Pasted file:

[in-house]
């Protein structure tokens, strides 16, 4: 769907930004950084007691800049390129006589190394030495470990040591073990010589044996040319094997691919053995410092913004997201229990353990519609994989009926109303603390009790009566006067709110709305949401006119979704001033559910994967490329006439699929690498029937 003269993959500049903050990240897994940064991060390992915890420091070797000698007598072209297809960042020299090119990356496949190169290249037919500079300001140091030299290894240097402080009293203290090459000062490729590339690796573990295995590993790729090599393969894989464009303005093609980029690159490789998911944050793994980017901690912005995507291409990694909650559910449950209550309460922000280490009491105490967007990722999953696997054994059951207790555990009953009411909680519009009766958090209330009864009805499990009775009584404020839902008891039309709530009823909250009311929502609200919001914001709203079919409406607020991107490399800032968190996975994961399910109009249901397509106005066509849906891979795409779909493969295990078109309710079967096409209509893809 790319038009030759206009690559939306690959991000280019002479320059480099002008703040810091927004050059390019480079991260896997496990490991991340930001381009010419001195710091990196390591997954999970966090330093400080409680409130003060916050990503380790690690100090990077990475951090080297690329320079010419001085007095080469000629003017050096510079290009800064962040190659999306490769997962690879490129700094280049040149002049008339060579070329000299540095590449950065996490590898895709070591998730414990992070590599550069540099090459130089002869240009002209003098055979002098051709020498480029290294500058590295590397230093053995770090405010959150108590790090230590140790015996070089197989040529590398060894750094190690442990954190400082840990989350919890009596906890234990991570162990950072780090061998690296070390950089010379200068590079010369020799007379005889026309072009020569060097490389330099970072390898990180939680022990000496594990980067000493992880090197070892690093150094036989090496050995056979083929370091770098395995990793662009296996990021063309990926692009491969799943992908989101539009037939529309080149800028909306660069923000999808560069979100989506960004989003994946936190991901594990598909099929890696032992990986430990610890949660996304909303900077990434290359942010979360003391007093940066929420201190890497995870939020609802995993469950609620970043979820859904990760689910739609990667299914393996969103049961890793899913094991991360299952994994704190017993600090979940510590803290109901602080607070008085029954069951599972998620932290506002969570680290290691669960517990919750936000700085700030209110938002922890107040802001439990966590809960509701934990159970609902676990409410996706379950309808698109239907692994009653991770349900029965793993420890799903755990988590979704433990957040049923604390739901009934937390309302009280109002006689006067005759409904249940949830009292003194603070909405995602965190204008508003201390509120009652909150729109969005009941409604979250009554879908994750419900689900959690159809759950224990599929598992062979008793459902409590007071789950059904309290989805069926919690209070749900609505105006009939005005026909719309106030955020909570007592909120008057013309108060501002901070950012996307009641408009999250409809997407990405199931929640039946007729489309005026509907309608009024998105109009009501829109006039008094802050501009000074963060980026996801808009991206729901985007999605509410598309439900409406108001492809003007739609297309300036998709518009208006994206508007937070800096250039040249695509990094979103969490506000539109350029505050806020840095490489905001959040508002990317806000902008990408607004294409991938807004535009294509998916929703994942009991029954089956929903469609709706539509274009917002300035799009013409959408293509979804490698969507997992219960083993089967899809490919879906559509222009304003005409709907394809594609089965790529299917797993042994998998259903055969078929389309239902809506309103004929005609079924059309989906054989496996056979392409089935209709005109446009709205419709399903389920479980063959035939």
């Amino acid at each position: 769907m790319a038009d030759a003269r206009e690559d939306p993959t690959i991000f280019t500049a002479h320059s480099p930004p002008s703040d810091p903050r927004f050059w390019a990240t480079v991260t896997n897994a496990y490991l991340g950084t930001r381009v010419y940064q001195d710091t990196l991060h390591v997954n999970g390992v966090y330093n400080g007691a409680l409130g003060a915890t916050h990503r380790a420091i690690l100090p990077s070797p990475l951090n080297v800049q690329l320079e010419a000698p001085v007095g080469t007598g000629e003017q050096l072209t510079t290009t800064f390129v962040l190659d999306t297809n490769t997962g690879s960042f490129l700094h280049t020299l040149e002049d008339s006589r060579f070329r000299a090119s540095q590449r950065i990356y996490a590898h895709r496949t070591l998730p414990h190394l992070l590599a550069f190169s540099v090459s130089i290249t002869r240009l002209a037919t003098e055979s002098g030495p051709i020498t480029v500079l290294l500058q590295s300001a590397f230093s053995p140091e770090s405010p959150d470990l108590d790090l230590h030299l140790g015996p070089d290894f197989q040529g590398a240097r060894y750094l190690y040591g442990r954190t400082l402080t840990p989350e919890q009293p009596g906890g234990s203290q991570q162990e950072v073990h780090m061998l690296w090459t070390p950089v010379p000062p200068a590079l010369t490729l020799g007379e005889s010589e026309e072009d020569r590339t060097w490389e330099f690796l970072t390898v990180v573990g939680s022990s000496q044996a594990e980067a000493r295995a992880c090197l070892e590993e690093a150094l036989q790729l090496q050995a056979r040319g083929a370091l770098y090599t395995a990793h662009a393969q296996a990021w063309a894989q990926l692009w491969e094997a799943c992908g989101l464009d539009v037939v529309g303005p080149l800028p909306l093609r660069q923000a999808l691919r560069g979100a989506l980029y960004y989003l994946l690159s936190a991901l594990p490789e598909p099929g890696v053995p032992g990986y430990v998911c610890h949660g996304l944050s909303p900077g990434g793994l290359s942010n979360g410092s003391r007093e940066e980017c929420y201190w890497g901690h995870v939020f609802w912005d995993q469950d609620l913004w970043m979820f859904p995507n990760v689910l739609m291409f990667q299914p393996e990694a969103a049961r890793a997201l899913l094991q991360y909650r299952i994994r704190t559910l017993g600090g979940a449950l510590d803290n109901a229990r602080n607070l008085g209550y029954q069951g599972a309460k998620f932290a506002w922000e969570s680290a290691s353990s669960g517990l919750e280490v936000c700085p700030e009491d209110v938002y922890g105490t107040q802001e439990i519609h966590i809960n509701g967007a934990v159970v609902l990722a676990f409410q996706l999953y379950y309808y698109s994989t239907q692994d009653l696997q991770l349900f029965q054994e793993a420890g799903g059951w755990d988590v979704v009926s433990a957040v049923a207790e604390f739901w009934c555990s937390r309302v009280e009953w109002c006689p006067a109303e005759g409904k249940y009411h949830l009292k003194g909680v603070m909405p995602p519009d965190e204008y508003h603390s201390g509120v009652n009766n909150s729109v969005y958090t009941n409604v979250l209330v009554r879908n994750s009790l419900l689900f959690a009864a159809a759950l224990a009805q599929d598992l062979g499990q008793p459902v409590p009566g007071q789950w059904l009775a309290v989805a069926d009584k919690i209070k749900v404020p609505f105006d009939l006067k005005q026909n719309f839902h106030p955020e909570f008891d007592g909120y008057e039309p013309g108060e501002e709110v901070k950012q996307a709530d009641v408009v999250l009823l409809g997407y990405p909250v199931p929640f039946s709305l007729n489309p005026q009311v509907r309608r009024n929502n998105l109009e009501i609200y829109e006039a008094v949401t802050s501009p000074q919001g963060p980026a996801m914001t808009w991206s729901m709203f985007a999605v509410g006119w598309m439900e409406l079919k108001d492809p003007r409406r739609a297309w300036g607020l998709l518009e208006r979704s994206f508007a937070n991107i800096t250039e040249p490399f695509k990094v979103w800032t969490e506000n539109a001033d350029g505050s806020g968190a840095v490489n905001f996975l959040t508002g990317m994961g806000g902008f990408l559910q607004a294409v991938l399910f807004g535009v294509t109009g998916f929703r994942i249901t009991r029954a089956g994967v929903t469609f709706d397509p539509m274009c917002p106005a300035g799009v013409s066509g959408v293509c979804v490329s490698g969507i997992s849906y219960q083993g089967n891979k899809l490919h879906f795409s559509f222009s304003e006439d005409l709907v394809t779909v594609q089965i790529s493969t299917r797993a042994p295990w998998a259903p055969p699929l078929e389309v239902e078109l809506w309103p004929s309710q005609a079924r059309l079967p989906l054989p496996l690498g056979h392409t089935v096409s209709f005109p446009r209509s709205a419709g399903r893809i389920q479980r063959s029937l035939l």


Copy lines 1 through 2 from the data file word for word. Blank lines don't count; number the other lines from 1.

[in-house]
């Protein structure tokens, strides 16, 4: 769907930004950084007691800049390129006589190394030495470990040591073990010589044996040319094997691919053995410092913004997201229990353990519609994989009926109303603390009790009566006067709110709305949401006119979704001033559910994967490329006439699929690498029937 003269993959500049903050990240897994940064991060390992915890420091070797000698007598072209297809960042020299090119990356496949190169290249037919500079300001140091030299290894240097402080009293203290090459000062490729590339690796573990295995590993790729090599393969894989464009303005093609980029690159490789998911944050793994980017901690912005995507291409990694909650559910449950209550309460922000280490009491105490967007990722999953696997054994059951207790555990009953009411909680519009009766958090209330009864009805499990009775009584404020839902008891039309709530009823909250009311929502609200919001914001709203079919409406607020991107490399800032968190996975994961399910109009249901397509106005066509849906891979795409779909493969295990078109309710079967096409209509893809 790319038009030759206009690559939306690959991000280019002479320059480099002008703040810091927004050059390019480079991260896997496990490991991340930001381009010419001195710091990196390591997954999970966090330093400080409680409130003060916050990503380790690690100090990077990475951090080297690329320079010419001085007095080469000629003017050096510079290009800064962040190659999306490769997962690879490129700094280049040149002049008339060579070329000299540095590449950065996490590898895709070591998730414990992070590599550069540099090459130089002869240009002209003098055979002098051709020498480029290294500058590295590397230093053995770090405010959150108590790090230590140790015996070089197989040529590398060894750094190690442990954190400082840990989350919890009596906890234990991570162990950072780090061998690296070390950089010379200068590079010369020799007379005889026309072009020569060097490389330099970072390898990180939680022990000496594990980067000493992880090197070892690093150094036989090496050995056979083929370091770098395995990793662009296996990021063309990926692009491969799943992908989101539009037939529309080149800028909306660069923000999808560069979100989506960004989003994946936190991901594990598909099929890696032992990986430990610890949660996304909303900077990434290359942010979360003391007093940066929420201190890497995870939020609802995993469950609620970043979820859904990760689910739609990667299914393996969103049961890793899913094991991360299952994994704190017993600090979940510590803290109901602080607070008085029954069951599972998620932290506002969570680290290691669960517990919750936000700085700030209110938002922890107040802001439990966590809960509701934990159970609902676990409410996706379950309808698109239907692994009653991770349900029965793993420890799903755990988590979704433990957040049923604390739901009934937390309302009280109002006689006067005759409904249940949830009292003194603070909405995602965190204008508003201390509120009652909150729109969005009941409604979250009554879908994750419900689900959690159809759950224990599929598992062979008793459902409590007071789950059904309290989805069926919690209070749900609505105006009939005005026909719309106030955020909570007592909120008057013309108060501002901070950012996307009641408009999250409809997407990405199931929640039946007729489309005026509907309608009024998105109009009501829109006039008094802050501009000074963060980026996801808009991206729901985007999605509410598309439900409406108001492809003007739609297309300036998709518009208006994206508007937070800096250039040249695509990094979103969490506000539109350029505050806020840095490489905001959040508002990317806000902008990408607004294409991938807004535009294509998916929703994942009991029954089956929903469609709706539509274009917002300035799009013409959408293509979804490698969507997992219960083993089967899809490919879906559509222009304003005409709907394809594609089965790529299917797993042994998998259903055969078929389309239902809506309103004929005609079924059309989906054989496996056979392409089935209709005109446009709205419709399903389920479980063959035939």